Despite the fact that yesterday, hours before the demonstration it was revealed that the government would soften up the new culture bill, several thousand people, including countless actors, took part in the demonstration, organised by Katona József and Örkény Theatres.
Addressing the crowd that completely filled Madách Square and even spread out to the Small Boulevard, Tamás Jordán, director of the Weöres Sándor Theatre in Szombathely in western Hungary, said: “every Hungarian who has a clear conscience” must take a stand against the culture bill. He also criticized the government for failing to consult and negotiate with the theaters and professional organizations beforehand.
Ruling Parties to Change Culture Bill after Harassment Case, Actors Protests against ‘Kulturkampf’
Director Béla Pintér revealed that after he found out that the government softened up the bill, he decided to rewrite his originally “sad and angry” speech by turning the exclamation marks into question marks. “Won’t you stab us in the heart then?” he asked.
In an interview at the demonstration, actor Ervin Nagy fiercely criticized Fidesz parliamentary group leader Máté Kocsis’ use of the phrase “harassment theaters” which he views as a generalization of the whole theatrical society because of one case. He sees it as a “deep insult” and a “rat-like maneuver.”
Budapest mayor Gergely Karácsony was also present at the rally. In his speech at the end of the rally, he argued that the stage and theater culture as a whole belongs to the artists and the audience, not politicians. “When we defend the freedom of theaters, we’re also defending the city’s freedom,” Karácsony said. “This is our rightful act of self-defense.”
He believes that even if the bill passes parliament, it still will be a “dictate” rather than a law. And a dictate must be opposed everywhere in the country.” He recalled that ten years ago, the government had been preparing legislation for the performers for two years or more; but what was then two years, today only two days, he said. He claimed the bill was the ruling alliance’s attempt at revenge for “losing Budapest” in October’s municipal elections. But “the capital will protect its theatres, artists, and its freedom,” he concluded.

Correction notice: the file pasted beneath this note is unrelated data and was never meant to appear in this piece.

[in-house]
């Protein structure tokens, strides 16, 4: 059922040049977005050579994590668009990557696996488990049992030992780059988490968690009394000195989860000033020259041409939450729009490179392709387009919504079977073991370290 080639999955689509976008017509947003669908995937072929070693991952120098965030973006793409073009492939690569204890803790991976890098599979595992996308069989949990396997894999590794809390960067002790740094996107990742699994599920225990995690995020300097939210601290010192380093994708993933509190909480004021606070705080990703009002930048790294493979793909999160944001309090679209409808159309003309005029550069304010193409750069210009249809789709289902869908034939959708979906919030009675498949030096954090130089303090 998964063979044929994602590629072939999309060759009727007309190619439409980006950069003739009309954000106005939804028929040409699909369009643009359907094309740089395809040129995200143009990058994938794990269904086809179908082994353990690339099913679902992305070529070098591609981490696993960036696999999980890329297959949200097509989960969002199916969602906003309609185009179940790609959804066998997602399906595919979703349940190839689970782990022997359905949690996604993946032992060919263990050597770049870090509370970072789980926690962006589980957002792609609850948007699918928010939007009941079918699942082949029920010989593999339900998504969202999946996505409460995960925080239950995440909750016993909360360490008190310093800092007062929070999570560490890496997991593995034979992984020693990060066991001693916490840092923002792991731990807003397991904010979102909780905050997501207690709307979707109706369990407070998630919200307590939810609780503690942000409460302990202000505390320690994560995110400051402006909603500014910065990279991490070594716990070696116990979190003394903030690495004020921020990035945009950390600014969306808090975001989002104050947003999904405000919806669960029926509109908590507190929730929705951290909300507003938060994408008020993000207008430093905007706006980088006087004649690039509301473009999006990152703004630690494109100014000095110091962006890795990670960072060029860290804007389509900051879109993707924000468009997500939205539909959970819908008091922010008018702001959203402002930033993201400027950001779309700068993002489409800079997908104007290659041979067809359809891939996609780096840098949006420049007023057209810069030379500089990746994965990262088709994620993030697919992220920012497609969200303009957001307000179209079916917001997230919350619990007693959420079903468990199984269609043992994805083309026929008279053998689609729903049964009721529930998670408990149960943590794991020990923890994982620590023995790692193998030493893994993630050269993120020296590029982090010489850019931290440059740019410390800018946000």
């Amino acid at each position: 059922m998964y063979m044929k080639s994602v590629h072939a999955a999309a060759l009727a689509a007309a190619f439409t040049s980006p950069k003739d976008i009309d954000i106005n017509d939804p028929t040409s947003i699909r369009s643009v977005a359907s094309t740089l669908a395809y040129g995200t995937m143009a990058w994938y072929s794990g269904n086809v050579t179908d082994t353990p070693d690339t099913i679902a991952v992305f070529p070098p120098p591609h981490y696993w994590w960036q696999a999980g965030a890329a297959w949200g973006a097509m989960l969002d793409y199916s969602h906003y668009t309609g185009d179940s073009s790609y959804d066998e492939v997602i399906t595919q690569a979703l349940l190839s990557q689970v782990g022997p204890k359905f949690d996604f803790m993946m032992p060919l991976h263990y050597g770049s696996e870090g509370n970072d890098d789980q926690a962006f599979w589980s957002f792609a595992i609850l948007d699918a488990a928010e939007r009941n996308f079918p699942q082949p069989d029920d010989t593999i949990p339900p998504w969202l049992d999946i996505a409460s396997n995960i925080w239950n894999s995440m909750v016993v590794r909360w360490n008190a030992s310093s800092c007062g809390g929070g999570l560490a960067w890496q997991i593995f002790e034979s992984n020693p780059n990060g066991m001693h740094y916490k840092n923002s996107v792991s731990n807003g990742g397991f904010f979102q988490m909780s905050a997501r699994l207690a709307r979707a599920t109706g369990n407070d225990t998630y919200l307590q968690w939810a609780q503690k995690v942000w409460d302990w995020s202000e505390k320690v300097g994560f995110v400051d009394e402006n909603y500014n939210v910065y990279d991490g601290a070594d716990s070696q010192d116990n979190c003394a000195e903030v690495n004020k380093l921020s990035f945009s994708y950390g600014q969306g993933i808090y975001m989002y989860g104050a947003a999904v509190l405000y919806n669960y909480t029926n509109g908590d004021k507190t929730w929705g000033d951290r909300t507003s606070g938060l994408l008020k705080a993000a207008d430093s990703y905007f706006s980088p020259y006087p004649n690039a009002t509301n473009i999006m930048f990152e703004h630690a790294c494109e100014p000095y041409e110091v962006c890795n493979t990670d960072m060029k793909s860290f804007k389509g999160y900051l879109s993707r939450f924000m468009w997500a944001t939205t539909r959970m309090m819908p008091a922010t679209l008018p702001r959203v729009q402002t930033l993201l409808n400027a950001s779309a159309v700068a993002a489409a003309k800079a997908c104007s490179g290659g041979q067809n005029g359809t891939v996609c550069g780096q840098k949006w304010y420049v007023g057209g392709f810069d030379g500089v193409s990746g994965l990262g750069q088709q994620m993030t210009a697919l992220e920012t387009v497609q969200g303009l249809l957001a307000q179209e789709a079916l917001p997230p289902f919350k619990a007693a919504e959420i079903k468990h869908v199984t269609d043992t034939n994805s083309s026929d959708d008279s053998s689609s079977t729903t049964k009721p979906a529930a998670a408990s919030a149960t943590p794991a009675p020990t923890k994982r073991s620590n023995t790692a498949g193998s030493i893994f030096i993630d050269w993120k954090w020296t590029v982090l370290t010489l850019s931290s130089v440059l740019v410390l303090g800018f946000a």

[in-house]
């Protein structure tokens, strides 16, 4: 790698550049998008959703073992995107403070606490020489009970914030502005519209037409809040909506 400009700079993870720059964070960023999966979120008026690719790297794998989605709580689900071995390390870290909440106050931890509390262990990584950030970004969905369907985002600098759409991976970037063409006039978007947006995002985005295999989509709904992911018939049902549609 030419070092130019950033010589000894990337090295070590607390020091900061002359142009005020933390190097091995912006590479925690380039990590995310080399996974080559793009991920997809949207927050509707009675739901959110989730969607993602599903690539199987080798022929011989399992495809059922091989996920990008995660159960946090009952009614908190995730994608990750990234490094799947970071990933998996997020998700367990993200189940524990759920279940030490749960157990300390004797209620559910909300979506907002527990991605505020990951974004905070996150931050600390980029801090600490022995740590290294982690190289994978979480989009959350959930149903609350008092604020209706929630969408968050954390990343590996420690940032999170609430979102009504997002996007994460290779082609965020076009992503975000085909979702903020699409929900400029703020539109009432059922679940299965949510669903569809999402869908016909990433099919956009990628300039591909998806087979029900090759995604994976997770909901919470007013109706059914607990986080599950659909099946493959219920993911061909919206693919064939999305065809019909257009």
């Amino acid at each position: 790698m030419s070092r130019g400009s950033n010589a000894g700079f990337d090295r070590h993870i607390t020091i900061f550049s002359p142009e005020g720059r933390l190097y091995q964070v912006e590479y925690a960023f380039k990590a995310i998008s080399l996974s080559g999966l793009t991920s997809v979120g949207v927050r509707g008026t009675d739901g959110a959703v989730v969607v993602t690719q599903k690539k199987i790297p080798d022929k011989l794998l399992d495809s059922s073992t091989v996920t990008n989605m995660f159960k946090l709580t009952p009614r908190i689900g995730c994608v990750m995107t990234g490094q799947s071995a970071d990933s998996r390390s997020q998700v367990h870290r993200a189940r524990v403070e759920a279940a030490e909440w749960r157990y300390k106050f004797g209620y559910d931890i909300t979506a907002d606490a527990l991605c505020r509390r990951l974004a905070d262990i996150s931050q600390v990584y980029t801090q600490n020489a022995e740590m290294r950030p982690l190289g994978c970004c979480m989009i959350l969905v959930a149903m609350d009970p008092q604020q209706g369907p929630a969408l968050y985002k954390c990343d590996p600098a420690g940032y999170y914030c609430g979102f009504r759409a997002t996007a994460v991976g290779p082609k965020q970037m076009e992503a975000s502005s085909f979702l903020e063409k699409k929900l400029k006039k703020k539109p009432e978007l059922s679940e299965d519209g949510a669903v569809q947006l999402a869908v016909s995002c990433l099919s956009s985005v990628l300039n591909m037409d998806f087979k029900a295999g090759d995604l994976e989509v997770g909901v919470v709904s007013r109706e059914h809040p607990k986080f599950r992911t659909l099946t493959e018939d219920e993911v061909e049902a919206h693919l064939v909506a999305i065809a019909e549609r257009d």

Meanwhile, Péter Gothár - whose sexual harassment case highlighted the need for a move according to the government - was dismissed from his duties by the University of Theater and Film Art.
In comparison to what had been leaked last week, the current form of the bill is indeed a “softened version” lacking the most debated points. The “original version,” for example, included that directors of theaters, which are run by the municipal government but supported by government funds, could only be appointed with ministerial approval, and the subsidies of independent theaters would cease.
In the current form, local councils will still be free to decide whether or not they want to operate their own theaters, the Ministry of Human Resources (EMMI) emphasized in a statement. If they choose to run a theatre, they will also have to determine whether it should be entirely locally funded or operated under a mixed funding scheme involving both the state and the local council, it added.
Ministry: Culture Bill Will Create Clear Conditions around Funding of Theatres
“This will create clear conditions,” the statement said. “The upkeep of the theatre will be the full responsibility of its manager.” Local council-run theaters will be financed from the local council’s budget, state theaters from the state budget and theaters with a mixed operating structure will be financed by both entities, the ministry said.
EMMI insists that the new culture bill before parliament will create “crystal clear and predictable” conditions around the funding and operation of theatres.
Many figures of the theatrical life are, however, still concerned about the bill and what would it mean for them since local governments lack funds. As of now, most theaters need state support.
The National Assembly will deal with the legislation within an exceptional procedure, and the Parliament will vote on it on Wednesday, two days after the draft was submitted.
Featured photo by Zoltán Máthé/MTI